Payments company Checkout.com isn’t just a unicorn — it has closed a $1 billion Series D funding round. Following today’s round, the company is now valued at $40 billion.
That’s a stark increase compared to last year’s valuation. With its Series C round, the company raised $450 million at a $15 billion valuation — it represents a 167% valuation jump in 12 months, which is not too bad.
Checkout.com is building a full-stack payments company — it acts as a gateway, an acquirer, a risk engine and a payment processor. The company lets you process payments directly on your site or in your app, but you can also rely on hosted payment pages, create payment links, etc.
It supports card payments, Apple Pay, Google Pay, PayPal, Alipay, bank transfers, SEPA direct debits and even cash payments through various local networks.
Last year, the company also added the ability to issue payouts. Checkout.com customers can send money to a bank account. It also supports payouts to a card on the Mastercard or Visa network. For instance, TikTok and MoneyGram have been using Checkout.com’s payouts feature.
Unlike Stripe, Checkout.com focuses specifically on large global enterprise merchants with a high volume of transactions. Some of the company’s clients include Netflix, Farfetch, Grab, NetEase, Pizza Hut and Shein. The company also contributes to the payments stack of several fintech unicorns such as Klarna, Qonto, Revolut and WorldRemit.
When it comes to today’s funding round, fasten your seatbelt, as the list of investors is quite long. Investors who participated in the round include Altimeter, Dragoneer, Franklin Templeton, GIC, Insight Partners, the Qatar Investment Authority, Tiger Global, the Oxford Endowment Fund and “another large west coast mutual fund management firm,” the company writes in its announcement.
Some of the company’s existing investors are also participating, such as Blossom Capital, Coatue Management, DST Global, Endeavor Catalyst and Ribbit Capital.
Why did Checkout.com raise so much money? Because they can. The company says it has been profitable for several years, which means that investors are just adding money to the balance sheet for long-term growth. Checkout.com only had to hand out 2.5% of the company's shares in exchange for $1 billion.
“By combining an elegant technology stack with industry expertise and an 'extra-mile' approach to service over the past decade, we've built deep partnerships with some of the world’s most innovative companies,” founder and CEO Guillaume Pousaz said in a statement. “Our Series D is validation of that work—but given we’re still in ‘chapter zero’ of our journey, it will also fuel our efforts to unlock the enormous untapped opportunity ahead.”
The company processed hundreds of billions of dollars in payments in 2021 alone. It has tripled its transaction volume for the third year in a row and it now has 1,700 employees across 19 countries.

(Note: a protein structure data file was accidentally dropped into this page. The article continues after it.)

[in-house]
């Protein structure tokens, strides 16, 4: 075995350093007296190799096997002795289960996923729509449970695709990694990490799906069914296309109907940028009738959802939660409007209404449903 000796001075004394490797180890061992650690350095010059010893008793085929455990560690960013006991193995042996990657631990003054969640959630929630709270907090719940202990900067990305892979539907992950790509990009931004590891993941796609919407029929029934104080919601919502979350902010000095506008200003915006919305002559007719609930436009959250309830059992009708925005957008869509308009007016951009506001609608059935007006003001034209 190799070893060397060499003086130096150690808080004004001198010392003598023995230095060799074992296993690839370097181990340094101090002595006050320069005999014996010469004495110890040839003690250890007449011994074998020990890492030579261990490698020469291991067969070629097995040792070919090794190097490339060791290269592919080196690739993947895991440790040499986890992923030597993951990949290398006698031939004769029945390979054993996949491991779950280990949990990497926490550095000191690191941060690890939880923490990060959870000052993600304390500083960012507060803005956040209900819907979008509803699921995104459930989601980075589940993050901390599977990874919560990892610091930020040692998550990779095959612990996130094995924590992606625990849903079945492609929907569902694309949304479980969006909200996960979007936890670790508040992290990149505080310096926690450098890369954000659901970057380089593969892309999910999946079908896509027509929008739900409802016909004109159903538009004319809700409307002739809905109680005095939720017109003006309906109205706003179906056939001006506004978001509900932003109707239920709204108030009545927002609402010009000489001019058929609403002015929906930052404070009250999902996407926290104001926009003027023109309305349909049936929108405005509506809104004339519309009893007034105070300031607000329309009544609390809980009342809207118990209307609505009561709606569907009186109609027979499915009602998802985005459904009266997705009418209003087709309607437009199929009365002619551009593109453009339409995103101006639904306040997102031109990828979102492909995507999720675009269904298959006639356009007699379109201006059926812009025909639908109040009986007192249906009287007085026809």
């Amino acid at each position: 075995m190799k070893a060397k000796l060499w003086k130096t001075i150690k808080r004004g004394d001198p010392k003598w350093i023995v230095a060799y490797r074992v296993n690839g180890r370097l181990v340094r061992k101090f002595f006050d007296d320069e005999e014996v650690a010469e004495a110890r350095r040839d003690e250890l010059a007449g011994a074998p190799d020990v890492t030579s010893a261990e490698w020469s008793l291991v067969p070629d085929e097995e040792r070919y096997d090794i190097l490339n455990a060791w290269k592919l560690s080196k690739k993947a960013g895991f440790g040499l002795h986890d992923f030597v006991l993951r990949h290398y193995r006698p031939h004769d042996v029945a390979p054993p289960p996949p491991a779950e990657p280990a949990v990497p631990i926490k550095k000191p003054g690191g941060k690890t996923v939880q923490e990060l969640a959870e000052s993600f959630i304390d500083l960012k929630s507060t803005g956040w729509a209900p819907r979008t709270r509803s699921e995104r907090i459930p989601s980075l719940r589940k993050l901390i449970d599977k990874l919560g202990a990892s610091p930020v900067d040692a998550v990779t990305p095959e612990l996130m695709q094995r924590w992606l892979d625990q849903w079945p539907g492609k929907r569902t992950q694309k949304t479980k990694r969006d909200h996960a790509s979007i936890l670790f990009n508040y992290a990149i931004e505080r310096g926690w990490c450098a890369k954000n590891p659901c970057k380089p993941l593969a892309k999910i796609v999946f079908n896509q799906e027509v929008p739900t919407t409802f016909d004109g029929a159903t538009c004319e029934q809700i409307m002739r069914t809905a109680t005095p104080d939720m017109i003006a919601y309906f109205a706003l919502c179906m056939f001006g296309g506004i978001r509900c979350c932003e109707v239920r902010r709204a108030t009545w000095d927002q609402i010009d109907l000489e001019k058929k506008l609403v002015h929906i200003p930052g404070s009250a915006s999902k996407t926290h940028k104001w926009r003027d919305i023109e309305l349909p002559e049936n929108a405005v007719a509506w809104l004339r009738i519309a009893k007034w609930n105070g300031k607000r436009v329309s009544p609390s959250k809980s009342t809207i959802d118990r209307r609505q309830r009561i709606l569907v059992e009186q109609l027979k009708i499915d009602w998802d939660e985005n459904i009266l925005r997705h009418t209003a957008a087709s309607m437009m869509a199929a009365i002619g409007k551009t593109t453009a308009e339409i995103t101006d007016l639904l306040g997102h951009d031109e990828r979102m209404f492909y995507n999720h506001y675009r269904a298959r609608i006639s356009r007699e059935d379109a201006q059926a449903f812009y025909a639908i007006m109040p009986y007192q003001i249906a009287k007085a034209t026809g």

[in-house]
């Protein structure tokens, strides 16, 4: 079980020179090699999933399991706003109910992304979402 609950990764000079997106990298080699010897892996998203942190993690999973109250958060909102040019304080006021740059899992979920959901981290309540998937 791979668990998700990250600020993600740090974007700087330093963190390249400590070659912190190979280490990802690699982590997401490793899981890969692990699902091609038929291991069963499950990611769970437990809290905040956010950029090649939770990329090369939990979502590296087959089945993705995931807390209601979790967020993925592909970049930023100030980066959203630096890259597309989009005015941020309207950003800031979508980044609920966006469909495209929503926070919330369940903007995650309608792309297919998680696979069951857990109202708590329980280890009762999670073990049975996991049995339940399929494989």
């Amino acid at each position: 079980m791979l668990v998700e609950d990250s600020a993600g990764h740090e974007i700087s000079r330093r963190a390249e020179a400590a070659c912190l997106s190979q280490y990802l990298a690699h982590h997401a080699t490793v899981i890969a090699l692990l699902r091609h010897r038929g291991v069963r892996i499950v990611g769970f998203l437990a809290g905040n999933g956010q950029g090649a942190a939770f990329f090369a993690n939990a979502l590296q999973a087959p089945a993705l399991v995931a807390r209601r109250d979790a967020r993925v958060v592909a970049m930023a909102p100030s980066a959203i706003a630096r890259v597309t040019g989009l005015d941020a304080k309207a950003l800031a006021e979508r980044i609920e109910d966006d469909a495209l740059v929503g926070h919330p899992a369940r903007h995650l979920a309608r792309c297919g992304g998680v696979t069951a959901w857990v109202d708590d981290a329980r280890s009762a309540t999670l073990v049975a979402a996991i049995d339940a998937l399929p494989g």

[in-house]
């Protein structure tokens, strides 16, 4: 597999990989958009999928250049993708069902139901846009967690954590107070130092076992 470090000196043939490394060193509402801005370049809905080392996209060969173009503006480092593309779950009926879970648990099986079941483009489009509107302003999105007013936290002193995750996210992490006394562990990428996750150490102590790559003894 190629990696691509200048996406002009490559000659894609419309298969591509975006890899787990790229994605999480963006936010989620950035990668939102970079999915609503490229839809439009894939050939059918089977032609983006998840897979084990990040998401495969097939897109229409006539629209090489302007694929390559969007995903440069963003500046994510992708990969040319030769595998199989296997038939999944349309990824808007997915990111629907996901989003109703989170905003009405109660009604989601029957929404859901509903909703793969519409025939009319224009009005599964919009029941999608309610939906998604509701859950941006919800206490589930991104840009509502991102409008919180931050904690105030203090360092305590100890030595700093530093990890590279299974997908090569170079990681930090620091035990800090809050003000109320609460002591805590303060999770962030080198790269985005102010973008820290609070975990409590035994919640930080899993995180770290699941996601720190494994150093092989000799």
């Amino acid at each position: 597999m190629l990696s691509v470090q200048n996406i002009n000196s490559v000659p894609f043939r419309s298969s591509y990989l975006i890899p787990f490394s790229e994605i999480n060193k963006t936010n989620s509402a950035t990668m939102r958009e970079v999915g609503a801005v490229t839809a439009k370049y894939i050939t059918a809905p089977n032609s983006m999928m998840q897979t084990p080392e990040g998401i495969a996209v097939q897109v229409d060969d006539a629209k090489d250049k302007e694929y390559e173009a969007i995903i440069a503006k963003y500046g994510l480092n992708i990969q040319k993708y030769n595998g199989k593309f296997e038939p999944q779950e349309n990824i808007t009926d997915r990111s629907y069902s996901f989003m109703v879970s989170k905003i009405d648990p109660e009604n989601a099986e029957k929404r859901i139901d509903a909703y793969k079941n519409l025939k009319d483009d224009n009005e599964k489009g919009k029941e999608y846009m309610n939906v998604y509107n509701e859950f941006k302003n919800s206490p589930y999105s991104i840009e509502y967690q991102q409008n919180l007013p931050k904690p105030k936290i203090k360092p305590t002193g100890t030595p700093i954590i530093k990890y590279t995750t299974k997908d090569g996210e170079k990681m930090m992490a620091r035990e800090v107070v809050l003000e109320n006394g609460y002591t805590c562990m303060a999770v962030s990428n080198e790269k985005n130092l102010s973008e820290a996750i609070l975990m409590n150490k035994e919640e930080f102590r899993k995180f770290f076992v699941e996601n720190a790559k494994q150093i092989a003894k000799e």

Up next, Checkout.com wants to focus specifically on the U.S. market. With its headquarter in London, the company originally focused on the EMEA region. And yet, as it tries to work with global enterprise merchants, having a solution that works across all markets could be a big selling point for future clients.
“Much like our approach in EMEA, we will maintain our focus on the enterprise — especially fintech, software, food delivery, travel, e-commerce and crypto merchants. We’re looking to help our U.S. customers grow domestically and internationally, and to help our non-US customers expand into the market here,” Checkout.com’s CFO Céline Dufétel said in a statement.
The web3 opportunity
With today’s funding round, Checkout.com will most certainly hire more people and sign new clients. But the company doesn’t plan to stand still, as it wants to launch new products.
The ability to issue payouts has created new opportunities. In particular, Checkout.com plans to support marketplaces and payment facilitators later this year. It’ll be a full end-to-end solution with identity verification and the ability to split payments so that marketplace operators can keep a cut on each transaction.
Marketplace customers will also be able to hold funds directly on a marketplace thanks to a new treasury-as-a-service feature. It opens up a ton of possibility as marketplaces can embed financial services directly in their products.
Stripe announced Stripe Treasury last year. Shopify has been using the feature for Shopify Balance. It proves once again that both Stripe and Checkout.com want to cover a bigger chunk of the payment chain.
In addition to new products, Checkout.com has realized that web3 represents a market opportunity. The company already powers some of the payments features of several cryptocurrency companies, such as Coinbase, Crypto.com, FTX, MoonPay and Novi from Meta.
But creating bridges between fiat currencies and cryptocurrencies is just one part of the web3 equation. Checkout.com is also beta-testing a solution that could let its customers settle transactions for merchants using digital currencies. In other words, the Checkout.com of web3 could very well be Checkout.com.